Rapid gains in yield and adoption of new maize varieties for complex hillside environments through farmer participation. II. Scaling-up the adoption through community-based seed production (CBSP)

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Published in Field Crops Research 111(1-2): 144-151
Rapid gains in yield and adoption of new maize varieties for complex hillside environments through farmer participation. II. Scaling-up the adoption through community-based seed production (CBSP)
 
T.P. Tiwari, G. Ortiz-Ferrara, C. Urrea, R.B. Katuwal, K.B. Koirala, R.C. Prasad, D.B. Gurung, D. Sharma, B. Hamal, B. Bhandari and M. Thapa.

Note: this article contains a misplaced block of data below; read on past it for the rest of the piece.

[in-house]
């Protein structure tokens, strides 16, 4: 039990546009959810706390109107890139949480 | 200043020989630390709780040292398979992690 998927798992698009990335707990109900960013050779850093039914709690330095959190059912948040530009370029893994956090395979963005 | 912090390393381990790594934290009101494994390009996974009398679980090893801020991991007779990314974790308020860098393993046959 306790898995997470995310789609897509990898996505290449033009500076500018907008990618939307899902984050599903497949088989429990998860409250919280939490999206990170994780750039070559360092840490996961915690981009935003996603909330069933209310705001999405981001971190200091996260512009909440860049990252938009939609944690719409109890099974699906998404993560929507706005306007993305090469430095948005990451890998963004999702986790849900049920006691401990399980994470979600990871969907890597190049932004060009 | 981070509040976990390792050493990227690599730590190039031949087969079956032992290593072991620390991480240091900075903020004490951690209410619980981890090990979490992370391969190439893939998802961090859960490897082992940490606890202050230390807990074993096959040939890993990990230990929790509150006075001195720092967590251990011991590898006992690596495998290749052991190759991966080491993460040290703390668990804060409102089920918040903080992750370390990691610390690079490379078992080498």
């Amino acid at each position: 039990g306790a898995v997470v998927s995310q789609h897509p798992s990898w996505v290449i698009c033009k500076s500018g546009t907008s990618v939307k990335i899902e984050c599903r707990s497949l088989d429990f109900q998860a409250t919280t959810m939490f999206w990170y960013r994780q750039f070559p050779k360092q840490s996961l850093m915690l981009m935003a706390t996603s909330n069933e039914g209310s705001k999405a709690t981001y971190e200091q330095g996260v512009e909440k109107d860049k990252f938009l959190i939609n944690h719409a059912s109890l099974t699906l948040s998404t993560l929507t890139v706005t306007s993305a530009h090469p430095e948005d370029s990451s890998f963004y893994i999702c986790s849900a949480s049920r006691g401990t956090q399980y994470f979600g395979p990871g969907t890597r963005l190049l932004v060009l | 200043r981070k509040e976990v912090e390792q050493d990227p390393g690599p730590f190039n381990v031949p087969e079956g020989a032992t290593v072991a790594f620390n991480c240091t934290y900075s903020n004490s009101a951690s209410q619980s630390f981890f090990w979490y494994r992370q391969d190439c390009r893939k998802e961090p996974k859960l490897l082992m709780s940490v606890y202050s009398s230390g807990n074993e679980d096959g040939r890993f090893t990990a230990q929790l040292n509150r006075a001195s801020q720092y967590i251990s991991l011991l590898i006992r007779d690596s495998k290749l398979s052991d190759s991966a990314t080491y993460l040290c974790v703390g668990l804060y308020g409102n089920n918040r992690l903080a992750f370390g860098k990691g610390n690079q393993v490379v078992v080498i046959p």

Abstract:  Participatory varietal selection (PVS) led to the identification of Population-22 and its later release as Manakamana-3. Subsequently further mother–baby trials tested five unreleased open-pollinated varieties (OPVs), ZM-621, Shitala, Population-45, Hill Pool White, and Hill Pool Yellow to compare them with Manakamana-3. Farmers again preferred Manakamana-3 as well as ZM-621 for their stable, higher grain yield, and for other traits such as stay-green, non-lodging, large white grains, and tolerance to foliar diseases. However, Manakamana-3 and ZM-621 both had late maturity, open husks and dented grain. Both were tested with farmers on-farm co-ordinated farmers field trials (CFFTs) and had not been identified as this was more contractual type of participatory research. Individual traits were measured but overall farmers’ preferences were not elicited. In the more collaborative participation of the mother–baby trials the overall preference was determined and farmers traded-off the late maturity and dented grains of Manakamana-3 and ZM-621 against other favourable traits. Depending on location, these genotypes yielded 15–45% more grain than the local varieties in the mother–baby trials. These results led to the release of ZM-621 as Deuti in 2006. Farmers had adopted Manakamana-3 (released in 2002) and ZM-621 (Deuti) as a direct result of PVS trials and increased area under them year after year. Farmers awareness of the varieties has increased and seeds of these varieties are under community-based seed production (CBSP). Involving farmers through a collaborative mode of participation in varietal selection overcame bottlenecks to finding new varieties that had occurred with more contractual on-farm research.

 

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